In an interview with CM Yogi Adityanath, Sudarshan News editor referred to politician Asaduddin Owaisi as a ‘virus who infected pigs’.
Hate and deceit are firm pillars of a section of India’s television news. While some shoulder these pillars in crisp suits and refined English, others don’t bother. Take Suresh Chavhanke, whose channel Sudarshan News is unabashed in its two-point programme of anti-Muslim hatred and pro-BJP broadcast without any pretence of fair reportage.
Sudarshan News often has the support of Koo, the social media app that markets itself as the desi answer to Twitter, and has sponsored shows on Chavhanke’s channel.
On Friday, Chavhanke interviewed Uttar Pradesh chief minister Yogi Adityanath, two days before the state goes into its fifth phase of polling. False data and bombastic claims were on the platter, but what stood out were the slurs directed at Asaduddin Owaisi, the member of parliament from Hyderabad and the chief of All India Majlis-E-Ittehadul Muslimeen, or AIMIM.
Towards the end of the 34-minute interview, Chavhanke asked Adityanath: “You did great work during the Covid crisis, handling a small virus so seriously. But a seven-foot tall, three-foot wide virus from Hyderabad came and infected the pigs here. How will you save your state from that?”
Yogi smiled. “We have good arrangements to deal with whatever kinds of viruses show up,” said the CM, who set aside Rs 2.68 crore in ads for Sudarshan News in 2020-21.
Chavhanke’s dogwhistle was not only directed against Owaisi but also the Muslim community. He implied that Muslims in UP – nearly 20 percent of the state’s population – were “pigs” whom Owaisi was trying to “infect”. Yogi, their elected representative, seemed amused. His pathetic answer clung to a smile, as if he had unleashed brilliant wit at the viewers.
The animosity was coupled with misinformation. The most glaring was the CM’s claim that according to the Centre for Monitoring the Indian Economy (CMIE), unemployment in UP hovered around 18 percent in 2016-2017, when the Akhilesh Yadav-led Samajwadi Party was in power, and had fallen to 3 percent under his Bharatiya Janata Party government.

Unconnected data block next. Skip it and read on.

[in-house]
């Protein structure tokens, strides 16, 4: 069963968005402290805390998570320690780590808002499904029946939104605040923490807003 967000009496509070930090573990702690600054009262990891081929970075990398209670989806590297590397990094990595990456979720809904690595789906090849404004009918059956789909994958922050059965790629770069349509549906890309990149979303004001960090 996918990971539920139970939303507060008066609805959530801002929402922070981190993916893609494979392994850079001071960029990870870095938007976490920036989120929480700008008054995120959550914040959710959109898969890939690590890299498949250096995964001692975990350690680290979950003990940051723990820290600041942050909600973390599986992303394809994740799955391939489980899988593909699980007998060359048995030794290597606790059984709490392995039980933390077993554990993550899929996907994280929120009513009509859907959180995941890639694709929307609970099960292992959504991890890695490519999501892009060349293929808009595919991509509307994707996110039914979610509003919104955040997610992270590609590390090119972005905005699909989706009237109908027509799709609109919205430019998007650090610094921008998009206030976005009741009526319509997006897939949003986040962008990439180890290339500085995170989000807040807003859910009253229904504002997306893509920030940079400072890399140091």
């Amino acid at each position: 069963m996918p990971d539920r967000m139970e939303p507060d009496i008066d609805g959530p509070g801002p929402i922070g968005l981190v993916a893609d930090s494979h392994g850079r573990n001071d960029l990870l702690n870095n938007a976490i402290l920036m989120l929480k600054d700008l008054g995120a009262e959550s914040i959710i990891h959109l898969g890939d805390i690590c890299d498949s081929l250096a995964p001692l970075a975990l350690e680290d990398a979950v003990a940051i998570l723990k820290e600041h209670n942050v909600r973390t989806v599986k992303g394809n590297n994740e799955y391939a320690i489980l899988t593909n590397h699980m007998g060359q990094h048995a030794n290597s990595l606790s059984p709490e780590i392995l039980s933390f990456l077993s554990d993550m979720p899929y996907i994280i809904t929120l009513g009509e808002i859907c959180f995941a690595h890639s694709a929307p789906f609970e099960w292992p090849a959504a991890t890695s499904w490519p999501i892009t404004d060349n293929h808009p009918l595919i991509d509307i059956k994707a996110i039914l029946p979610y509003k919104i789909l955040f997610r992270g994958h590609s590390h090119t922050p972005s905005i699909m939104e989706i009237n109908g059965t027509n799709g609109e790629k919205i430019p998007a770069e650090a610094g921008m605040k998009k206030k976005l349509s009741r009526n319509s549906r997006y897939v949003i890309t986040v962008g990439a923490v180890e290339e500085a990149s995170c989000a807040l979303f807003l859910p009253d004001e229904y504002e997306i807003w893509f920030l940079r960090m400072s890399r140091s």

The numbers are fabricated. According to CMIE, the unemployment rate in UP oscillated between 2.1 percent and 6.7 percent in 2017, averaging 3.6 percent throughout the year. In 2021, CMIE data showed that the metric swung between 4.1 percent and 6.98 percent, averaging 5.1 percent. So there were more jobless people in UP in 2021 compared to 2017.
But while politicians are known to be economical with truth, calling Owaisi a “virus” took the flailing discourse on TV news to a new low. Owaisi, whose party won five seats in Bihar during the 2020 assembly elections, is contesting from 100 seats in UP, which has a 403-seat assembly – AIMIM has fielded at least 11 Hindu candidates. Earlier this month, there was an assassination attempt at the Hyderabad MP. The attackers claimed to be affiliated with the BJP.
One brand that featured prominently in Yogi's interview was Koo. Its logo zoomed in at multiple points in the show (like this) with Chavhanke standing beside it. The screen flashed: “Watch every big news report from Sudarshan News on Koo,” calling the channel and its editor-in-chief the “bold voice of nationalism”.
The interview started with the channel’s bulletins; snippets of news are called “Koo headlines”. Asked if the app had partnered with Sudarshan News, Koo founder and CEO Aprameya Radhakrishna told Newslaundry that he’ll have to check with his team. “Different news channels use Koo in different ways,” he said.
While Koo has been trying hard to disassociate itself with Hindu supremacy, the app’s spurt in India is driven largely by supporters of the BJP, who cringe at Twitter flagging or taking down their misleading and abusive tweets. Under the banner of a “free-expression platform”, Koo lets hate proliferate. Journalists who have observed the platform closely write that “Hindu supremacism runs wild” on the app, where “hate speech against Muslims…flows freely, driven by some of the government’s most hardcore supporters”.
On TV news, Koo has other friends, notably NDTV. While one would never see, say, a Sanket Upadhyaya draped in saffron and cursing minorities, Sudarshan News has a different claim to fame. It has been unapologetically anti-Muslim for years, serving sickening cocktails of communal paranoia and false news on a daily basis.
For this reason alone, Radhakrishna’s claim that his app doesn’t understand “left” or “right” is questionable. Marketing Koo on the shoulders of Chavhanke’s bile against Owaisi and Muslims puts him to the right and also in the wrong. The app’s sponsorship of Sudarshan News tells us that the decline of media discourse in India is not driven by reckless anchors and shrewd politicians, but also by “apolitical” entrepreneurs.
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